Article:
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Shaw Shuns 'Little Ethiopia'

Ethiopian entrepreneurs Yared Tesfaye, left, Yeshimebeth Belay, Yehunie Belay and Sinidu Sodere on Ninth Street NW, long tied to black history.
Ethiopian entrepreneurs Yared Tesfaye, left, Yeshimebeth Belay, Yehunie Belay and Sinidu Sodere on Ninth Street NW, long tied to black history. (By Bill O'leary -- The Washington Post)

"This block was a dead block. There was no money being generated for the city," said Yared Tesfaye, 26, outside Etete, a restaurant he and his brother opened on Ninth Street, downstairs from a new Ethiopian-owned hair salon. A few doors away, workers compiled the latest edition of the Ethiopian yellow pages, which has grown from 80 to 800 pages since it was first published 12 years ago.

Ethiopian community leaders approached D.C. Council member Jim Graham (D-Ward 1) in the fall with the Little Ethiopia idea, after Graham visited their homeland. Graham endorsed it but cautioned that he needed to survey community groups. "It's a fitting honorific designation of one community's major contribution to the District of Columbia," Graham said.

The campaign was knocked off course after Abdul Kamus, a leader in the local Ethiopian community, promoted the concept in an interview with the Washington City Paper, angering some Shaw leaders. Kamus later offered an apology to anyone he had offended and abandoned any public role in the cause.

Medhin brought the idea before the full D.C. Council in May, and last month he appealed for support to a neighborhood association a block from Ninth Street.

He and other Ethiopians said they are sensitive to concerns raised by American blacks and stress their shared African heritage. But they brushed aside the idea that they have not been in the neighborhood long enough for such recognition. "Show me where it says you need to be somewhere 12 years to have your own community. Things change," said Tefera Zewdie, Derege's brother, the owner of Dukem, a restaurant at 11th and U streets.

Ethiopians, he said, took pains not to request U Street because of its historical significance. "Washington, D.C., is so big," he said. "We didn't ask for U Street. We said Ninth Street. U Street doesn't run all the way to the White House."

Andrew Laurence, an advocate for the Ethiopian arts, makes a point of highlighting the shared history of American blacks and Ethiopians when he makes appeals for the designation. He also likes to say that many African Americans have moved from the District in recent decades. "They ran out to Prince George's County; they left it for 30 years," he said. "Now other people are coming in, and they want to reclaim it."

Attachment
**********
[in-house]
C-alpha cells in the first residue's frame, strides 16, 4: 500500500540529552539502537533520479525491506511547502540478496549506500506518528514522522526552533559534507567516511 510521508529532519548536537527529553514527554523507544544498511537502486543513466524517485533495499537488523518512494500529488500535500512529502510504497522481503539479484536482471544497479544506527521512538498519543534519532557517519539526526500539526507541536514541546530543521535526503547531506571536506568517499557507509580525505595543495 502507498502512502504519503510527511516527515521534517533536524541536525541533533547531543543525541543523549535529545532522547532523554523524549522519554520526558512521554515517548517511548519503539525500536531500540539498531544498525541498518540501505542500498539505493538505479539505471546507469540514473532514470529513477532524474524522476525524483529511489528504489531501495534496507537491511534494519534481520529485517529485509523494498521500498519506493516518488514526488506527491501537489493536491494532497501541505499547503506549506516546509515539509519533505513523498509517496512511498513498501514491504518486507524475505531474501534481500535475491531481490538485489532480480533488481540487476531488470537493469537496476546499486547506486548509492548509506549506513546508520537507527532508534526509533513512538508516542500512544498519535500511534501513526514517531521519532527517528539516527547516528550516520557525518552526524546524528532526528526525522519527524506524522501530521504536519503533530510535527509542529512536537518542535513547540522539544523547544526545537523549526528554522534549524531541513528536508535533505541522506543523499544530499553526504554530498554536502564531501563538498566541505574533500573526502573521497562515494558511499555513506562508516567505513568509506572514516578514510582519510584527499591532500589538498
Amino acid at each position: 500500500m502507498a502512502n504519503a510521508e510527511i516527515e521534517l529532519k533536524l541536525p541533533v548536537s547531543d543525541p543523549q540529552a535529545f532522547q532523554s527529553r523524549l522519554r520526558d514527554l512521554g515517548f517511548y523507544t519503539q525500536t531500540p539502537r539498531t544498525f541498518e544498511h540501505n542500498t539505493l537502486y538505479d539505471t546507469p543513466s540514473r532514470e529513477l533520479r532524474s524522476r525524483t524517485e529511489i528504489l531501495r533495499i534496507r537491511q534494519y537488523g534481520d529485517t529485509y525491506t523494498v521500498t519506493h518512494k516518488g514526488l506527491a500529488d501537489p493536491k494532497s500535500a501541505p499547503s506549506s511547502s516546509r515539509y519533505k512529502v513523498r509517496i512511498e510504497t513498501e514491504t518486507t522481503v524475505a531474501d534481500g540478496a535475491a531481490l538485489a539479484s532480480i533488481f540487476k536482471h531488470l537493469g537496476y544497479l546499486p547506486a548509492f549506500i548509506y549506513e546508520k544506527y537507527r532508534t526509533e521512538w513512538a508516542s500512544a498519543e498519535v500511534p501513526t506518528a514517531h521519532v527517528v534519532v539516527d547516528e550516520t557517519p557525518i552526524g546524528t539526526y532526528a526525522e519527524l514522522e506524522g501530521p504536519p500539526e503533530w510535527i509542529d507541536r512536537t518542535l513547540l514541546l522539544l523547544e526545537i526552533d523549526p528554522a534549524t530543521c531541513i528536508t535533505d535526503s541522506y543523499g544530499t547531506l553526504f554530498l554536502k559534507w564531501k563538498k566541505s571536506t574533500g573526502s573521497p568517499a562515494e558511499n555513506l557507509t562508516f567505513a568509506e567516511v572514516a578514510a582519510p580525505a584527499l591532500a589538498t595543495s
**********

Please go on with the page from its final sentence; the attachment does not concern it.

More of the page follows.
Deairich "Dee" Hunter, chairman of the Advisory Neighborhood Commission that encompasses Shaw, responded that many African Americans remain in the neighborhood, even as newcomers transform its character. "It's being revitalized and gentrified, and the people in the forefront are not the Ethiopian community," he said. "The reality is that it's predominantly whites and gays, but you don't hear these populations asking to change the name."

The passions over Ninth Street reflect broader tensions that sometimes underlie relations between black Americans and African immigrants, strains that are reinforced by street encounters, cultural differences and media stereotypes, even as the groups express support for each other.

U.S.-born blacks sometimes believe Africans come from lands rife with war, disease and starvation, immigrants said. "When I speak to Americans, including African Americans, and I tell them I'm Ethiopian, they think I'm hungry and have no place to live," said Elias Kifle, publisher of the Ethiopian Review magazine. Africans, he said, are influenced by what they see on news programs and in movies, in which U.S. blacks often are portrayed as impoverished and as criminals.

Joe Leonard, executive director of the Black Leadership Forum, a consortium of 23 civil rights groups, described the relationship between the two groups as "measured distance from one to the other, and it's two ways. The solution is cordial discourses, so they can understand each other instead of assuming stereotypes."

If Ninth Street does get the designation, it will encompass another group from a country with which Ethiopia has waged bitter war: Eritreans, who own four restaurants on the block. "You can't call it Little Ethiopia. We're not Ethiopians," said Akie Esata, 36, an Eritrean singer who was sitting last week at a Moroccan eatery on Ninth Street, puffing on a hookah.


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